If the internet has a downside, it’s that is has neither barriers to entry nor a filter.  Of course, that’s also part of what’s so good about it.  However, there is really no way to tell if what you’re reading is from a credible source that did research or if it’s just made up crap.  One way I think users can distinguish one from the other is by considering the source.  Legitimate news operations tend to have done their homework and there’s usually some sort of editorial control in place to assure that some writer’s fantasy doesn’t get put out there as fact.

That’s why I found the story in this morning’s Media Post so disturbing:

If there is a red line delineating the church and state of journalism, some big news publishers have just crossed it — introducing a spate of new “native” advertising formats that blur the line between advertising and editorial content in new ways, including brand-produced videos served directly in the news organizations’ video news players.

This is not a new phenomenon.  “Advertorials” have been around for a long time.  These are long-form ads written to appear as regular editorial and are designed to look like a legitimate and independent news story. It might be a TV piece that’s an “infomercial,” or as a segment on a talk show or variety show. In radio, it might be a discussion between the announcer and a brand representative.  The brand usually controls all of the content and there are subtile differences – a tiny “advertisement” written someplace – that make it hard for someone encountering the content to tell that it’s brand advocacy, not editorial.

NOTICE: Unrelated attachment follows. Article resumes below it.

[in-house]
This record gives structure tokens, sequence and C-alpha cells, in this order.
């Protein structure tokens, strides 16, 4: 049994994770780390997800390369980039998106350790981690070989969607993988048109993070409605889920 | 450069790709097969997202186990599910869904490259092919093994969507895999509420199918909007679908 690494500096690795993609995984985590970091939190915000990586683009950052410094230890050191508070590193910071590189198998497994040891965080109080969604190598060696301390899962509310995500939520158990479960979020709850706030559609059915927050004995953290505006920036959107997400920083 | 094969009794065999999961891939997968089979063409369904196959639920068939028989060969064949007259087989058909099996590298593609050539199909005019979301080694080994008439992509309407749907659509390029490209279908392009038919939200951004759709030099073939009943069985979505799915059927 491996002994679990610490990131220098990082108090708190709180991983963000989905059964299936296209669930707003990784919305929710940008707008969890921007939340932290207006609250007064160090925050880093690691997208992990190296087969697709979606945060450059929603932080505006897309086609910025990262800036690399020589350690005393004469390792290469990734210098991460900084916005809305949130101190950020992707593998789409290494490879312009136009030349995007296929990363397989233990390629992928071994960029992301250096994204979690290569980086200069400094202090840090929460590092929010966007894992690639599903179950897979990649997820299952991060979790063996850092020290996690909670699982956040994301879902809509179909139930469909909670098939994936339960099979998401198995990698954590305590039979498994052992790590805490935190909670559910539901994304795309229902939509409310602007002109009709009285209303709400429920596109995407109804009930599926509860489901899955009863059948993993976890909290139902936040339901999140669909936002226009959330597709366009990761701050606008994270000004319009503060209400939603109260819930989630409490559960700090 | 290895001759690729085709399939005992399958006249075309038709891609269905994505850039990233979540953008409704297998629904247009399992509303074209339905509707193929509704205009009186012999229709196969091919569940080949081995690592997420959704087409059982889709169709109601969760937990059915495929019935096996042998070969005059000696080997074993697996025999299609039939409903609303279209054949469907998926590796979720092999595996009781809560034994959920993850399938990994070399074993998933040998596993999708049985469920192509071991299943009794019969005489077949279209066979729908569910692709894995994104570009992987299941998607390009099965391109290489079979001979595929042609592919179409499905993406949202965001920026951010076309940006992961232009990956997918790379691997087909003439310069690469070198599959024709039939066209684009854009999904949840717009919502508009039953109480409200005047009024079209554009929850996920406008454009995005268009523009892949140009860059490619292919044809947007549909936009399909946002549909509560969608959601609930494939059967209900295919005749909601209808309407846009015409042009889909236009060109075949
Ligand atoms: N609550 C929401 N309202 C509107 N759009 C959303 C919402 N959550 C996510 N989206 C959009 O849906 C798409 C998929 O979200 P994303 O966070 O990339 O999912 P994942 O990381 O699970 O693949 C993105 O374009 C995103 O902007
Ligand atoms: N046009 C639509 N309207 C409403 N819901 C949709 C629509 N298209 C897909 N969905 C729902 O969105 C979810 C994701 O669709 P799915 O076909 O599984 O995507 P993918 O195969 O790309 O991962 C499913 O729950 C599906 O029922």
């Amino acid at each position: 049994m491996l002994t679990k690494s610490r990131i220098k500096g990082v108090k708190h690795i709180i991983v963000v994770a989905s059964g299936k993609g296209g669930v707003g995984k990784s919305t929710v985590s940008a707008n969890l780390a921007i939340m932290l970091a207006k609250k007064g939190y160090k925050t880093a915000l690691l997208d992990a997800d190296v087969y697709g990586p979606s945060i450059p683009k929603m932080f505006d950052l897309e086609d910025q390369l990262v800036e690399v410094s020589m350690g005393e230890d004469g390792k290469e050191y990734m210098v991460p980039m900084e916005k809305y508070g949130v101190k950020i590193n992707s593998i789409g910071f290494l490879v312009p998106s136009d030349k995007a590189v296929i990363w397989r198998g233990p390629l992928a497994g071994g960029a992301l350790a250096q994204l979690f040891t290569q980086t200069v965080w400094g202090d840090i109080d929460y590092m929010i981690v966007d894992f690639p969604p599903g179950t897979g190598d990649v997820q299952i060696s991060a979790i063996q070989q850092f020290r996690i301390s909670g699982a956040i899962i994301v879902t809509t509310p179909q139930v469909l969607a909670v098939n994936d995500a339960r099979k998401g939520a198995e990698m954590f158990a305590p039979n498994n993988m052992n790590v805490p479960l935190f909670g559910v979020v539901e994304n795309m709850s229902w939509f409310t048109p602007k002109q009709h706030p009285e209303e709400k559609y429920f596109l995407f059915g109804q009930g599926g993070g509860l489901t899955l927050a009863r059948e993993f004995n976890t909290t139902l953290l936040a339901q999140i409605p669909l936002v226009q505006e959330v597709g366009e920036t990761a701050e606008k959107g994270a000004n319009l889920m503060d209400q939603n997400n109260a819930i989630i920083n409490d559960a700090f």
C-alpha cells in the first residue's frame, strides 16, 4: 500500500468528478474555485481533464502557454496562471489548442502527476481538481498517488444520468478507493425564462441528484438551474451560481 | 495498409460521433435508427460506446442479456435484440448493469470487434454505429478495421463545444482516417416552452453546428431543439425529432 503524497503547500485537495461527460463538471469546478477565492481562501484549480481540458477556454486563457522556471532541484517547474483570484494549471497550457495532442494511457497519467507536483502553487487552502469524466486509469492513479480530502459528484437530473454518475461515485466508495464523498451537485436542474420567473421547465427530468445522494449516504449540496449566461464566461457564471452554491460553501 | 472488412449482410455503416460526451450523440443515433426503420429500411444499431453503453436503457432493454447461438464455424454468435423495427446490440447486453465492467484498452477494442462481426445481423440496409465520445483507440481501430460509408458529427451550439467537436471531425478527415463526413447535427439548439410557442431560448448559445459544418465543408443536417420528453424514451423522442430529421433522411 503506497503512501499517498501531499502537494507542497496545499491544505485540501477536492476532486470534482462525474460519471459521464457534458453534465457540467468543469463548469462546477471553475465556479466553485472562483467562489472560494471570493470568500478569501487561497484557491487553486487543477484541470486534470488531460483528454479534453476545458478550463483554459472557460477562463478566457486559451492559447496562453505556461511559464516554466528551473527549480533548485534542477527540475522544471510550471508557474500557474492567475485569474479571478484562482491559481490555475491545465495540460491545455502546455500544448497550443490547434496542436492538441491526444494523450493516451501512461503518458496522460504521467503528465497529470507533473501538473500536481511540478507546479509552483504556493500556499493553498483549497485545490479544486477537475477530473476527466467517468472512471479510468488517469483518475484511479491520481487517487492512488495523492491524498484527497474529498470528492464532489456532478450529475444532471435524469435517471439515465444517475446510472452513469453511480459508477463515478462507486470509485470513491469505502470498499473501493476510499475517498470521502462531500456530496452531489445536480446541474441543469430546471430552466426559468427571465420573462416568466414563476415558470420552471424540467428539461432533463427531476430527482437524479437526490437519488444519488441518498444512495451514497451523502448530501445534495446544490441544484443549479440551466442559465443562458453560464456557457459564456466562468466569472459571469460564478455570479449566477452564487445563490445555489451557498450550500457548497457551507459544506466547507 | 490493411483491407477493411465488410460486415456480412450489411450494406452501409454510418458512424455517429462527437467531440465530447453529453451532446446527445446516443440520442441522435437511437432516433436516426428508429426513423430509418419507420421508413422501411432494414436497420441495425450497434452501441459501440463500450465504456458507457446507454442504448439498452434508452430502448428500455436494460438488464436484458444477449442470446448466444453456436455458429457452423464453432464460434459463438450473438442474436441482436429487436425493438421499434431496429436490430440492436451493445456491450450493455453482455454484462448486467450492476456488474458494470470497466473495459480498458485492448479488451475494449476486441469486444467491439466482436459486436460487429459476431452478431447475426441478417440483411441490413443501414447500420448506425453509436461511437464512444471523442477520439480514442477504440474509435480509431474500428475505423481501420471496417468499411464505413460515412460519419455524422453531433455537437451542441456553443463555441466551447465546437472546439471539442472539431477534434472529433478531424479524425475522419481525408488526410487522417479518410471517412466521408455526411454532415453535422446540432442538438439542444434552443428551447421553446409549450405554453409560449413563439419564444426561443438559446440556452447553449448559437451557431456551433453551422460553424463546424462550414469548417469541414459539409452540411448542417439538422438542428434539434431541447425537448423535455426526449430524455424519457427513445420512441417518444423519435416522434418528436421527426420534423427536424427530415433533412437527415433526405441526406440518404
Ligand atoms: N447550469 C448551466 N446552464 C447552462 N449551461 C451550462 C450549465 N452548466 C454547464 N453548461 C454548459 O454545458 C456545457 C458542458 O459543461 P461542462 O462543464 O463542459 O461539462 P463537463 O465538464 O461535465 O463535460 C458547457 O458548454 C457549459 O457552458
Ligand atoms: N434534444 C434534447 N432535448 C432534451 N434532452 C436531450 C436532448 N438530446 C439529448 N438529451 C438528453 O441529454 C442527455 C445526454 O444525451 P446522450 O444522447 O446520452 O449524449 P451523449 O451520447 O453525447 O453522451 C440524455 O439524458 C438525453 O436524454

I’m not a fan.  Obviously I’m a big fan of ad-supported media – I worked in it and sold it for decades.  I do think, however, that doing this in digital in particular is an issue since there is so much content out there and users’ expectations of editorial integrity as explained above are not met when the line is crossed.  It calls into question all of the legitimate reporting.  I get that people might ignore advertising but pay attention to this.  They need to know it’s not the same as other content.

The pressure for revenue can’t undermine the integrity of the news brand, and while it’s easy to rationalize including this sort of advertising, you’re ceding control to someone who may not meet the same sort of standards you set for your organization.  I don’t think that’s smart.

What do you think?

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Filed under Reality checks, Thinking Aloud

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